Gridley agrees. “Exploring the state-of-the-art facilities and witnessing the cutting-edge research being conducted left a lasting impression on their young minds.” It is this lasting impression that Gridley points to as his measure of success for trips like this: Do the students talk about it later? Do they bring up what they experienced during future projects? What experiences lay the foundation for a young child to become a future member of SHPE? Zamudio explains more about the values that drive their outreach work in this podcast from Conn.

How to Design an Entrepreneurial School of Design

As noted by Gridley, these hands-on experiences “not only deepened their understanding of engineering principles but also used our IDEAS Design Cycle,” a problem-solving framework taught in all grades at Conn (K-2 students get their entrepreneurial field trip fix at Marbles Kids Museum). IDEAS is an acronym that lays out the process of entrepreneurial design: Identify a problem they care about. Develop a plan, Execute the plan. Assess the plan. Share the plan and what was learned. The teachers distribute laminated, writable one-pagers about the IDEAS Design Cycle to each of the small groups. They children take in the instructions for their mini construction projects.

This field trip to NC State is only one facet of a robust STEM and entrepreneurship program that helped earn Conn the Top School of Excellence Award by the Magnet Schools of America (MSA), its third year in a row to win an MSA National Merit Award. According to Gridley, Conn is one of only seven entrepreneurship-focused elementary schools in the country. That means there is not an abundance of ready-made curricula and learning materials for their educators to choose from.

Wake County Announces 2024 Top Schools of Excellence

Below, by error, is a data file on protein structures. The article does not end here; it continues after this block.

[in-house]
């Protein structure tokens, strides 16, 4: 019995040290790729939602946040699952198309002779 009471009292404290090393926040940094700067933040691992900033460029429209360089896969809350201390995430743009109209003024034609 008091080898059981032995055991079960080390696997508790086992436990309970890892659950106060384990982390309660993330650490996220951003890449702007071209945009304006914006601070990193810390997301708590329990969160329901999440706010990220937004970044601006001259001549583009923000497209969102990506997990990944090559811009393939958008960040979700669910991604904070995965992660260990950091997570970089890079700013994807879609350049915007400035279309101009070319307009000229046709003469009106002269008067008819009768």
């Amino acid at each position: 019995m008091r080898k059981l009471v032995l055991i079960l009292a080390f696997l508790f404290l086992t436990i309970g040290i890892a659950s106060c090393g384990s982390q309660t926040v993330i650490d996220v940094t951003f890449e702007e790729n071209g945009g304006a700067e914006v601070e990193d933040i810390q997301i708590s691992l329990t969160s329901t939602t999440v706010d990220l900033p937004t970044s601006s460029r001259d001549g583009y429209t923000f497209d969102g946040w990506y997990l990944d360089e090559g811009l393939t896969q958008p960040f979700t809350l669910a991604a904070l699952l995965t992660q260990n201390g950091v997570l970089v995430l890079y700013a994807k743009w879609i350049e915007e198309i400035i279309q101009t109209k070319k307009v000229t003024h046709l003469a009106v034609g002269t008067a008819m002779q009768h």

Nevertheless, Conn went from starting from scratch to award-winning in only a few short years. They chose their most recent magnet school theme in 2016. In 2019, the whole school moved to the Wake County Public School System temporary campus so their aging building could be torn down and replaced with a bigger school. The global COVID-19 pandemic struck before they could move back in, however, and my son completed kindergarten online. Gridley says last school year was the first time they had major field trips again.

Teachers instill the entrepreneurial design mindset from kindergarten, providing students with continuous opportunities to engage in group project-based learning experiences. As they progress through each grade, students work collaboratively in teams to hone their critical thinking skills. A field trip like this is a unique opportunity to extend the curriculum into Conn’s community, which now includes the network of engaged scholars at NC State who helped make this field trip possible.

Solving #KidLife Problems at the Albright Entrepreneurship Garage

Three boys holding up a poster illustrating "the vace protector" invention, which is a globe that sits over a vase on a table.

After an hour of furious construction, our half of the group walks back to Partners Building I, home of the Albright Entrepreneurship Garage. The space is a “venture creation and prototyping space designed for student entrepreneurs.” As a department, NC State Innovation and Entrepreneurship hosts roughly 30 visits per academic year from K-12 schools. In one year, that works out to about 650 students, 60 instructors and 100 family chaperones.